Afghanistan is also leading two prominent regional cooperation frameworks, namely the Regional Economic Cooperation Conference on Afghanistan, RECCA, and the Heart of Asia Istanbul Process, which have experienced an increasing number of participating and supporting countries and organizations over the past few years.

RECCA has focussed on a group of viable and much-needed regional investment projects in very important areas such as energy, transport networks, trade and transit facilitation, communications, business-to-business partnership, and labor support, that are capable of generating economic multiplier effects in Afghanistan and the wider Eurasian region.

The Heart of Asia Istanbul Process has also played an increasingly effective role in facilitating dialogue and trans-building across the region, which remains essential in promoting economic cooperation in the Heart of Asia Region.

In addition to this, Afghanistan is one of the very few countries that is engaged under a different status in almost all regional cooperation platforms that operate across the wider Eurasian region. This has provided Afghanistan with an opportunity to actively engage in policy coordination among these organizations, including with respect to the Afghan component of the activities. Afghanistan is thus situated as a converging point in the wider Eurasian region and remains a crucial partner for building a common economic future for the peoples across this vast region.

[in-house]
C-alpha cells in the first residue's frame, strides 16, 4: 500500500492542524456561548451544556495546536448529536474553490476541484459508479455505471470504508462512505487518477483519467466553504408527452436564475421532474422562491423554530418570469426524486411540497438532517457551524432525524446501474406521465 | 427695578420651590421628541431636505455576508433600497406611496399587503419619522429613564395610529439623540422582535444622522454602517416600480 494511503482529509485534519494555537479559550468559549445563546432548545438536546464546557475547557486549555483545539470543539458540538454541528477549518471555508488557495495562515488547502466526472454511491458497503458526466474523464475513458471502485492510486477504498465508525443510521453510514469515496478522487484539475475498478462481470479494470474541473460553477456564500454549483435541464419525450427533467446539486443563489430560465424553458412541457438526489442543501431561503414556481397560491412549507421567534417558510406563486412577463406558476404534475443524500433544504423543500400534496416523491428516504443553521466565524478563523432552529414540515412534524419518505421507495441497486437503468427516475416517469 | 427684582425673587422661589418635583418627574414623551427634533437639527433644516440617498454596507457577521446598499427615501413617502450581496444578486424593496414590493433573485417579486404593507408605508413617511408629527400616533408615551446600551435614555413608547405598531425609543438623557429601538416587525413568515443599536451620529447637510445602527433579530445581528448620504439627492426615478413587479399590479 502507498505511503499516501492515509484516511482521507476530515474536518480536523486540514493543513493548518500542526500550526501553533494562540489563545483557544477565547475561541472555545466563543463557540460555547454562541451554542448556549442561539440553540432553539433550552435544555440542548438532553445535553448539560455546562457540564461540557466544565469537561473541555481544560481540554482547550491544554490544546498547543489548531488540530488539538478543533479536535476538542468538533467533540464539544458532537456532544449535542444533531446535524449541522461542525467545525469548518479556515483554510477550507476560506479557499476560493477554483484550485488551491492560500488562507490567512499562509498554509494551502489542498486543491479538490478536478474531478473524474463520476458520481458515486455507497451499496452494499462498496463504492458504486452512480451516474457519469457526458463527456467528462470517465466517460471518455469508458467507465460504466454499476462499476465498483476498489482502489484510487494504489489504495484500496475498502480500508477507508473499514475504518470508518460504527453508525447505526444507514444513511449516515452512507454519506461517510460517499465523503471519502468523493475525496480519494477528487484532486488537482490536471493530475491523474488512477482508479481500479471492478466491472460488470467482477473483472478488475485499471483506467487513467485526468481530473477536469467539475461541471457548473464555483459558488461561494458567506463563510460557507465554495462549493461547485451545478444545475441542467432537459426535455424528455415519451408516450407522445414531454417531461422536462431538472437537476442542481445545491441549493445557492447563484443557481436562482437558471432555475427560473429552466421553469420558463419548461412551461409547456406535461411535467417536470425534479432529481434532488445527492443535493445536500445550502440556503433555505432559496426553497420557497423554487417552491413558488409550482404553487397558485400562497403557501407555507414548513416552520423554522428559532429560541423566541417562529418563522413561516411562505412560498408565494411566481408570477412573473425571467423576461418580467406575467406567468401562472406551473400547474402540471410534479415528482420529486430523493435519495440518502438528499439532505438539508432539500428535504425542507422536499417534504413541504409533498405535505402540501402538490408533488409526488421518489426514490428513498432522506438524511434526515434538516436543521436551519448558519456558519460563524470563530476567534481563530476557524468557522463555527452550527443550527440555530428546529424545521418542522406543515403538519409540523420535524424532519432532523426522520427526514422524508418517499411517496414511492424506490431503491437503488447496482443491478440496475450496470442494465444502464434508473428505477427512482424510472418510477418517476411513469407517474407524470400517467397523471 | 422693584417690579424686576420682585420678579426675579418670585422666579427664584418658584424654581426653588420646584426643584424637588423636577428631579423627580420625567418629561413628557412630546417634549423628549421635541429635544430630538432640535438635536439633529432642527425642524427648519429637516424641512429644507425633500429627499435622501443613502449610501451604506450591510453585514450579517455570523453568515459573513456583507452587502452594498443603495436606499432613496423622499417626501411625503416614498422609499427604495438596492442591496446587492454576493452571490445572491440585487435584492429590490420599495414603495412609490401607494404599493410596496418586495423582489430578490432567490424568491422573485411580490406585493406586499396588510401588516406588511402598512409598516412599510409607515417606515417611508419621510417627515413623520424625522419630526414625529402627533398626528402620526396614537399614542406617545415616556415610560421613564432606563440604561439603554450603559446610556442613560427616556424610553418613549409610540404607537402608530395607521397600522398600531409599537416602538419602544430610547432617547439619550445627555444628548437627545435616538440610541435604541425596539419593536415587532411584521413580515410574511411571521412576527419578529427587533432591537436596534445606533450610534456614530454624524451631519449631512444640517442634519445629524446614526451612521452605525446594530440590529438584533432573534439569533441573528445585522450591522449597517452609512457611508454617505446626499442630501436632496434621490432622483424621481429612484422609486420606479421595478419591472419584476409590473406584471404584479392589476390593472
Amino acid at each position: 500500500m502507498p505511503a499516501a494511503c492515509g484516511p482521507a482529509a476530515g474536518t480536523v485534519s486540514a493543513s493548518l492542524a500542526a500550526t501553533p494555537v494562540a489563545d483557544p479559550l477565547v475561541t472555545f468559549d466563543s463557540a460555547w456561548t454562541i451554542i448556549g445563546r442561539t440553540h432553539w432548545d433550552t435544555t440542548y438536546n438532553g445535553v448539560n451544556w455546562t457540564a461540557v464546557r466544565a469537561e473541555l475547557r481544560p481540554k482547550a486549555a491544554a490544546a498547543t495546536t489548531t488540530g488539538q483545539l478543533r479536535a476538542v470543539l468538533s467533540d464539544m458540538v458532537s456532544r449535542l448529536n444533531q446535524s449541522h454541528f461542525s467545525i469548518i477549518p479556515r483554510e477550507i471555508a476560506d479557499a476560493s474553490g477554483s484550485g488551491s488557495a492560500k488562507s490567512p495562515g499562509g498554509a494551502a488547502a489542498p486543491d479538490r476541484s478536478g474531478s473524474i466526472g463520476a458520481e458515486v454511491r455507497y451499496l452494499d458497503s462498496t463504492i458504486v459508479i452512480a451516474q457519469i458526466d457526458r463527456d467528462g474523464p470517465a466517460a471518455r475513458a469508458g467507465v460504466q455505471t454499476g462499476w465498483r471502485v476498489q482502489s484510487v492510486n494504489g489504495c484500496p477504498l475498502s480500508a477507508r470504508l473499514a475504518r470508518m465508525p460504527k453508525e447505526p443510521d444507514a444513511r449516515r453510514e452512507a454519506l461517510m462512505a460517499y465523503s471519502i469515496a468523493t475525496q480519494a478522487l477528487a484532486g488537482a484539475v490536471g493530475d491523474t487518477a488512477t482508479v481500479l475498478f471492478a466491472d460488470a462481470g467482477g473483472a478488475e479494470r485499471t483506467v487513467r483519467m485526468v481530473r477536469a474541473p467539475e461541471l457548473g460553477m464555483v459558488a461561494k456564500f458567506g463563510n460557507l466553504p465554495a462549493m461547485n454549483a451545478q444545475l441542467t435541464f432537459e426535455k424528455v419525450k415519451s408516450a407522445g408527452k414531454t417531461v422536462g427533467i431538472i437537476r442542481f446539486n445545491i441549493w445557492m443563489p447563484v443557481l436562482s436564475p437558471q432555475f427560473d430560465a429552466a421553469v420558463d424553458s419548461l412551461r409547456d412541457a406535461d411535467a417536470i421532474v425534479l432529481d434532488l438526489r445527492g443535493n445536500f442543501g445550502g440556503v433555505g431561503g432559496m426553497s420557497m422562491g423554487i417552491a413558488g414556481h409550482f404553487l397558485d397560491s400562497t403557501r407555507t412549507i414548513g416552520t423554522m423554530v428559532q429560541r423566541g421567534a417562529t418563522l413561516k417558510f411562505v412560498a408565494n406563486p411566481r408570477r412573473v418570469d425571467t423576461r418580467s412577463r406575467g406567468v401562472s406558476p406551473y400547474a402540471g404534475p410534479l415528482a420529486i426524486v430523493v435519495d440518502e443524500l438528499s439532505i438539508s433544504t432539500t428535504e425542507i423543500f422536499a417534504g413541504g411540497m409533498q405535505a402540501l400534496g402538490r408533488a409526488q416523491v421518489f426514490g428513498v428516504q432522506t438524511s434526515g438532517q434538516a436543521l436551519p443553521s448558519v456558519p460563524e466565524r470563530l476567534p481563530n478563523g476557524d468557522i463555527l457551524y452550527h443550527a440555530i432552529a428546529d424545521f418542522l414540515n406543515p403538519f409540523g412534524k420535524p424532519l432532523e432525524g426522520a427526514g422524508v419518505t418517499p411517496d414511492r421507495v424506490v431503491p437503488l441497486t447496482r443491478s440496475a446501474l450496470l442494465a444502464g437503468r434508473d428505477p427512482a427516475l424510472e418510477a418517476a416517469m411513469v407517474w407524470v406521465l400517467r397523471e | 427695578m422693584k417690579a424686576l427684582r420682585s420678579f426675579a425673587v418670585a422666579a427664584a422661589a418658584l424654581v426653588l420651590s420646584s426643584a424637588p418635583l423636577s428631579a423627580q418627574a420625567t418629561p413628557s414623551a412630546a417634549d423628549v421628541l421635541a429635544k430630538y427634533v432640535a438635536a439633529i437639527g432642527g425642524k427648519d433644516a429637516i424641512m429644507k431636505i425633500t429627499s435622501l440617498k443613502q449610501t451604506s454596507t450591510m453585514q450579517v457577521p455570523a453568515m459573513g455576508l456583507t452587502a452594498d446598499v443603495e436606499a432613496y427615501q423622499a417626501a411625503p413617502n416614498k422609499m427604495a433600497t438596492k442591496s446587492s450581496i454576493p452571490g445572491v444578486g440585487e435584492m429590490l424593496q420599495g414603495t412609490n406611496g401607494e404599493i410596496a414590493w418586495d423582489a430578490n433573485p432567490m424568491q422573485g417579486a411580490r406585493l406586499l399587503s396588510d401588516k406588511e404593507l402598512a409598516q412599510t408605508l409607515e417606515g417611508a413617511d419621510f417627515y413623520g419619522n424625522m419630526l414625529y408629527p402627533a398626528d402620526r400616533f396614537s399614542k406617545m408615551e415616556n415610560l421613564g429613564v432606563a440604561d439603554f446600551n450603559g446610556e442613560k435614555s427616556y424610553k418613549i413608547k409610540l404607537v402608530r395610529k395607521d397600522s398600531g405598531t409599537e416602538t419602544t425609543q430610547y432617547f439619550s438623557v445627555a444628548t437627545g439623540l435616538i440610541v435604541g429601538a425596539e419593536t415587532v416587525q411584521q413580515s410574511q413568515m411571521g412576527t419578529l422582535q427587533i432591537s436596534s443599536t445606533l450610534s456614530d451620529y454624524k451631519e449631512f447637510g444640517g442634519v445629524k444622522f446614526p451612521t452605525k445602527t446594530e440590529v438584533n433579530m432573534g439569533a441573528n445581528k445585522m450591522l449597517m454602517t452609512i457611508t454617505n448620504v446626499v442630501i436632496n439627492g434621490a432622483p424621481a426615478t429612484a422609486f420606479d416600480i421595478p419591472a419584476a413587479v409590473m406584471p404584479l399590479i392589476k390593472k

Violence and Terrorism

However, our collective efforts and achievements over the past two decades in deepening connectivity and expanding trade and regional cooperation in general are now being threatened by a narrative of violence and destruction that apparently rejects our common narrative of cooperation, friendship, and partnership.